Why complicate something unnecessarily? If Freiburg were to fall again, the club bosses would make the same decision once more. The status quo makes sense when you have someone and something special on board.
Streich from time to time has been linked with other bigger clubs, including even Bayern a few years ago when they were struggling to find a fit. But the man who famously cycles all around the pleasing university city knows he would have to pedal a bit more frantically elsewhere. In an industry laced with uncertainty, why wouldn’t you want to do what you love in your familiar home environment?
Many will wonder how it is Freiburg find themselves in third place going into the second half of the Bundesliga campaign. The truth is they have been aided by the collapse of teams like RB Leipzig, VfL Wolfsburg and Borussia Monchengladbach, who were expected to compete a lot higher up the table than they currently are.
But Freiburg are there on merit after a deserved win over Bayer Leverkusen on the final day of the Bundesliga’s 2021 campaign. A particular strength of the team is the defence (they and Bayern have jointly conceded fewest goals, a total of just 16.) Nico Schlotterbeck, 22, has been the standout at the back and it will be a surprise if he’s not part of Hansi Flick’s new guard at the World Cup later this year.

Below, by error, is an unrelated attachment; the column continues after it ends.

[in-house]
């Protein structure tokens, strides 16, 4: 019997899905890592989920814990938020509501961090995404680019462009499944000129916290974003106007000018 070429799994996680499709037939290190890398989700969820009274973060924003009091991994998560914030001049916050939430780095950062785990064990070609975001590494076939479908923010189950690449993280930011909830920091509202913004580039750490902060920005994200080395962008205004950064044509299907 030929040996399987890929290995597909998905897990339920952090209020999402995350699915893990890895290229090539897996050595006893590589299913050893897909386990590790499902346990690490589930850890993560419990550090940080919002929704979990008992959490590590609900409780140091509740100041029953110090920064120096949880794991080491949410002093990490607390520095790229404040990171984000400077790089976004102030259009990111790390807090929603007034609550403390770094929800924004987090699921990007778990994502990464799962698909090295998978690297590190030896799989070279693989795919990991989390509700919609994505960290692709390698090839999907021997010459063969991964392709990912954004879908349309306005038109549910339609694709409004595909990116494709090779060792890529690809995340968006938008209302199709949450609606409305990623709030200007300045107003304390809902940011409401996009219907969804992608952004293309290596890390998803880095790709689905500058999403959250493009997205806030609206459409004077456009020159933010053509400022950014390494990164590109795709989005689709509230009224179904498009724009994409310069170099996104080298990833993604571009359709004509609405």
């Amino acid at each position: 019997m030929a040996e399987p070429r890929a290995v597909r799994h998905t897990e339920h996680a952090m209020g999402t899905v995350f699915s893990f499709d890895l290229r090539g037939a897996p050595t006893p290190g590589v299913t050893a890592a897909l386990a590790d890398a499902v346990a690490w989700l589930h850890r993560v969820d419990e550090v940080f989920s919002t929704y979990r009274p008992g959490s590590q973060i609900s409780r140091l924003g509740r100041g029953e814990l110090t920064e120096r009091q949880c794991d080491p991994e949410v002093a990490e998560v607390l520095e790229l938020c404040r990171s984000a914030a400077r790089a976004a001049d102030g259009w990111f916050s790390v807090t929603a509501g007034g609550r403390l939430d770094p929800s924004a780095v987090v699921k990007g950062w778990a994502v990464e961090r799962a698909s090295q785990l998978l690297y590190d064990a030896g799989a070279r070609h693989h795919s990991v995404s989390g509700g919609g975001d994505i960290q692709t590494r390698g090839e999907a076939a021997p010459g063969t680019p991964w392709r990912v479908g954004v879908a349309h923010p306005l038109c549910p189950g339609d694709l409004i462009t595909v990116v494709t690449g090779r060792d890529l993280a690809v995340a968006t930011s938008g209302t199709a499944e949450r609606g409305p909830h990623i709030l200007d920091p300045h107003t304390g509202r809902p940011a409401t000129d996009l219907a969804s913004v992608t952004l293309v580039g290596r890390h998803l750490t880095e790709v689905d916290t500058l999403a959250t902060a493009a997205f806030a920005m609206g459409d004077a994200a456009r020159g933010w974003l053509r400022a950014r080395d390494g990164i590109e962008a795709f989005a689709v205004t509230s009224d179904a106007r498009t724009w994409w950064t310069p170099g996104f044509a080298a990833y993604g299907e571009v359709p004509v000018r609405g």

Other top performers include Dutch keeper Mark Flekken, whose interpretation of the position is modern, Austrian stalwart and former Real Madrid prospect Philipp Lienhart, midfield “staubsauger” (vacuum cleaner) Nicolas Hofler and selfless captain Christian Gunter — enjoying perhaps his best ever season making shuttle runs up and down the left.
But the artist is Vincenzo Grifo. Born in Pforzheim, the skillful Grifo has fond memories of growing up playing football on the street and on makeshift pitches with his friends, who were like Grifo himself, sons of immigrants. Grifo’s Italian parentage has allowed him to play six times for the reigning European champions.
Set-piece deliveries from his cultured right foot set Grifo apart from others. Of the 15 set-piece goals scored by the Breisgau club so far this term, 12 have been thanks to Grifo’s contributions with four of the goals being his own, including his recent Panenka penalty against Leverkusen. The aforementioned Schlotterbeck and Lienhart are threatening aerial targets when Grifo works his magic.
For the second year running at this stage, Freiburg are the best team in the Bundesliga when it comes to attacking dead-ball situations and Streich would be happy to give the credit to his dedicated assistants Florian Bruns and Lars Vossler, who concentrate heavily on this source of scoring.
It should be clear by know, everything good that happens in Freiburg is as a result of a cohesive team ethos. It could hardly be otherwise.
A Champions League place? Don’t bother asking Streich about that. Even if he might in quieter moments dream about it, he feels it would be getting ideas above his station to comment on it with a large chunk of the season still to go.
Jus three months ago the club moved away from their beautiful, charismatic old Dreisamstadion home ground, in the shadow of the hills and forest, to their shiny new home, the Europa-Park-Stadion, on the other side of town, and some mourned the passing of an era. But when your football club has a true soul in a special and appreciative part of Germany, no one should worry about Freiburg not knowing precisely who they are, and what they aspire to be.